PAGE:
February 20, 2000

Haitian Creole struggles for recognition and respect

                   PORT-AU-PRINCE, Haiti (AP) -- Most Haitians cannot understand the
                   language used in the country's newspapers, law books, official documents,
                   almost all billboards and most literature.

                   That's because French, the language of long-ago colonial rulers, is held in
                   almost mystical regard by Haiti's elite -- and they insist on using it, even
                   though nine of every 10 Haitians speak only Creole.

                   In a nation where barely a fifth of Creole speakers can read or write, the
                   upper crust uses French to maintain its privilege and power and, in the
                   process, quietly suppress Creole, critics say.

                   To its partisans, like former culture minister Jean-Claude Bajeux, Creole's
                   suppression by past Haitian governments and intellectuals is a badge of
                   shame, a willful subservience to old colonial masters.

                   "It's lunacy," Bajeux says, banging his fist on a table. "The same mentality of
                   slavery is still imposing itself. Don't think independence has changed this."

                   To Francophiles of the upper class, like bookstore owner Vania Auguste,
                   Creole is a mere local vernacular, a sort of broken French she dismisses as
                   "our thing."

                   "Creole isn't a language. It's a dialect," Auguste insists. "There are no
                   dictionaries, no formal grammar."

                   Creole proponents dispute that. They argue its origins are unique and
                   defining: a language that developed on slave ships and in plantations as a
                   means for Africans from different tribes to communicate with each other and
                   with their masters.

                   The fact that Creole developed similarly in such faraway places as St. Lucia,
                   a small island 800 hundred miles away, suggests not a broken French but a
                   logically evolving language, its champions say.

                   Much of Haitian Creole is comprised of words whose origins are clearly
                   French, filtered through a different phonetic system. That system relieves
                   words of their weak-ending syllables, such as barely discernible "r's." It's
                   also written phonetically to approximate more difficult French vowel sounds
                   like "eu" or "u."

                   Thus, the French "culture" becomes "kilti" (keel-TEE), and "ciel" (sky)
                   becomes "syel."

                   To Auguste, this makes Creole a pidgin French. While her bookstore is
                   stocked with works by Haitian authors like Gary Victor, the overwhelming
                   majority of the books are in French.

                   "The people who buy books do not buy Creole," she says in beautifully
                   enunciated French.

                   Such sentiments are fighting words to Bajeux, who recently compiled an
                   anthology of 800 Creole titles, including an adaptation of the ancient Greek
                   play "Antigone" by Morriseau Leroy, a revered local poet.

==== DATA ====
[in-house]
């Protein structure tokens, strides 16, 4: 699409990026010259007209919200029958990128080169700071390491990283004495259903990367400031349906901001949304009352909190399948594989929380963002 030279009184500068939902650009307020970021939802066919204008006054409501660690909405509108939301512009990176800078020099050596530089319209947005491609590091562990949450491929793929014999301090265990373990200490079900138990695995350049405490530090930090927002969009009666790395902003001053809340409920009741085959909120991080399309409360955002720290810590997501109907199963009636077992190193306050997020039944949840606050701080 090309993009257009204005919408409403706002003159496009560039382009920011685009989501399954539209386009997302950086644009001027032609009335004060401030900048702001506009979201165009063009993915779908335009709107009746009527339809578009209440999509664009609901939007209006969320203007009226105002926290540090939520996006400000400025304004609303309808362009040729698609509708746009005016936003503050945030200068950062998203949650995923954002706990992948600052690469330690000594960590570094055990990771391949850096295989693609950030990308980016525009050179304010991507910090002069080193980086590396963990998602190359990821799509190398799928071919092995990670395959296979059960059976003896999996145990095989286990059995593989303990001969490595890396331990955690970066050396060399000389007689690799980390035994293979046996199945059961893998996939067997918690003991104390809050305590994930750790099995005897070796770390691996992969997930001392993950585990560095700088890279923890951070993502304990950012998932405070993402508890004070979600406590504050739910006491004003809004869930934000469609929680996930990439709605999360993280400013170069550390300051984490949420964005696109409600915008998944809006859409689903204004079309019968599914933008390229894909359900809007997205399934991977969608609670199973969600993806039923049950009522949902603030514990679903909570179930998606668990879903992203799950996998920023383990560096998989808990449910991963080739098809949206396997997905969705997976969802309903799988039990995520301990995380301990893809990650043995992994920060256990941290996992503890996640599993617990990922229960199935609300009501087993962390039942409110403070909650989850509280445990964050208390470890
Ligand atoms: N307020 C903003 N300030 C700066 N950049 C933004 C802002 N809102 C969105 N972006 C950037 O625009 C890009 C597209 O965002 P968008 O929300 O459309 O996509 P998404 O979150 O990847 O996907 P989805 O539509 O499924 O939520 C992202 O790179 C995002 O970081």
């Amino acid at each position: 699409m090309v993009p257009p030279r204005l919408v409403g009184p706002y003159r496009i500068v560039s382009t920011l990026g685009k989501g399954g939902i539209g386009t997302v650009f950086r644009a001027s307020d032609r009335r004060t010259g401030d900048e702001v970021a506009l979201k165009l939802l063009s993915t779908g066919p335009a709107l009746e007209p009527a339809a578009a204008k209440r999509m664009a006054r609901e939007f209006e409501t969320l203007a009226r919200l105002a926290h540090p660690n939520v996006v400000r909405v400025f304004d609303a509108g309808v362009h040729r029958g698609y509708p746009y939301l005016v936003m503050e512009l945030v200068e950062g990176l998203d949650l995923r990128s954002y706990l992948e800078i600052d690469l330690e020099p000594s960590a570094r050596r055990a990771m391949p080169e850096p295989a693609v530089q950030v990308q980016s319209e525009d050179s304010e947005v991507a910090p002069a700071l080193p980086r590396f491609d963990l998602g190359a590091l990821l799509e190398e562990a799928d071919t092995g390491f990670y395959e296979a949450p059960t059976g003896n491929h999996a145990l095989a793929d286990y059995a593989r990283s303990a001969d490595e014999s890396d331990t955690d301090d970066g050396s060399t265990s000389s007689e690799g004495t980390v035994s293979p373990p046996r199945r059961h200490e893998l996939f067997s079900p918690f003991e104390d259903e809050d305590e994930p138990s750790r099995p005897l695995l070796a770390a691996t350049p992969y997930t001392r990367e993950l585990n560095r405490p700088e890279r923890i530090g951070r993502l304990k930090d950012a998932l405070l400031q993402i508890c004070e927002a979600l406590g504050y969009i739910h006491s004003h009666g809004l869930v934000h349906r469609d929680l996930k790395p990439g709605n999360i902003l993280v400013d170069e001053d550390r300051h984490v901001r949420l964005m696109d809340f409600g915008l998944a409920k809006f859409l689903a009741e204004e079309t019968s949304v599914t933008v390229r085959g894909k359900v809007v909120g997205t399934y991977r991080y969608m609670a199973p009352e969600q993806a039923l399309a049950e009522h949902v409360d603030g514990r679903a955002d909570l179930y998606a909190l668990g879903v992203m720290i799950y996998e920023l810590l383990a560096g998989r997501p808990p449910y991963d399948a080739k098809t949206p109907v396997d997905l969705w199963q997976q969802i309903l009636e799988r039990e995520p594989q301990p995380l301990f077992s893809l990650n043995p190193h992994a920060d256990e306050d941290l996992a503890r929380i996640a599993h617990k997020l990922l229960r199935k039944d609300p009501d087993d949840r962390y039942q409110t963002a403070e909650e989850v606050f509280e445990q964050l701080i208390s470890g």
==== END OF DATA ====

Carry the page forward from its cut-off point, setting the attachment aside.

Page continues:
Bajeux agrees that perhaps 80 percent of the Haitian Creole vocabulary
                   comes from French. Yet, he notes, non-Creole speakers cannot understand

                   One reason: In Creole, the article follows the subject. Another is that its
                   verbs don't change with context -- as opposed to the complex and
                   frequently irregular conjugations of French, Spanish and other Romance

                   Bajeux compares Creole today to European languages during the
                   Renaissance, trying to break free of Latin's control over letters.

                   Creole has made some strides. Haitian groups in the United States are
                   developing dictionaries and supporting Creole studies.

                   A 1969 law in Haiti gave Creole limited legal status, and in 1979 a decree
                   permitted Creole's use in schools. But Haiti is so poor that only half its
                   children attend elementary school, and few of them get past fifth grade.

                   A 1983 constitution declared that both Creole and French national
                   languages -- but specified French would be the official language. Another
                   constitution, in 1987, gave Creole official status.

                   While Creole is prevalent on Haitian radio, and parliamentary debates have
                   been conducted in Creole, most government documents, including a recent
                   electoral law, are published in French.

                   Bajeux dreams about setting up schools that would give Haitian children
                   literacy in their language.

                   "If we want to develop this country, we have to put our finger on the root
                   problem: the linguistic problem. We have to resolve our identity," he says.

                   For now, French signs and advertisements are everywhere on teeming
                   streets, beyond the comprehension of most. A huge banner, for example,
                   announces the "Grande Ouverture" (grand opening) of a haberdashery
                   named "Les Ciseaux D'Or" (Golden Scissors).

                   Politicians, on the other hand, take no chances. The only Creole sign on
                   Port-au-Prince's main avenue urges people to participate in the
                   parliamentary election coming up March 19.

                   "Viktwa pou demokrasi!" it reads. "Victory for democracy!"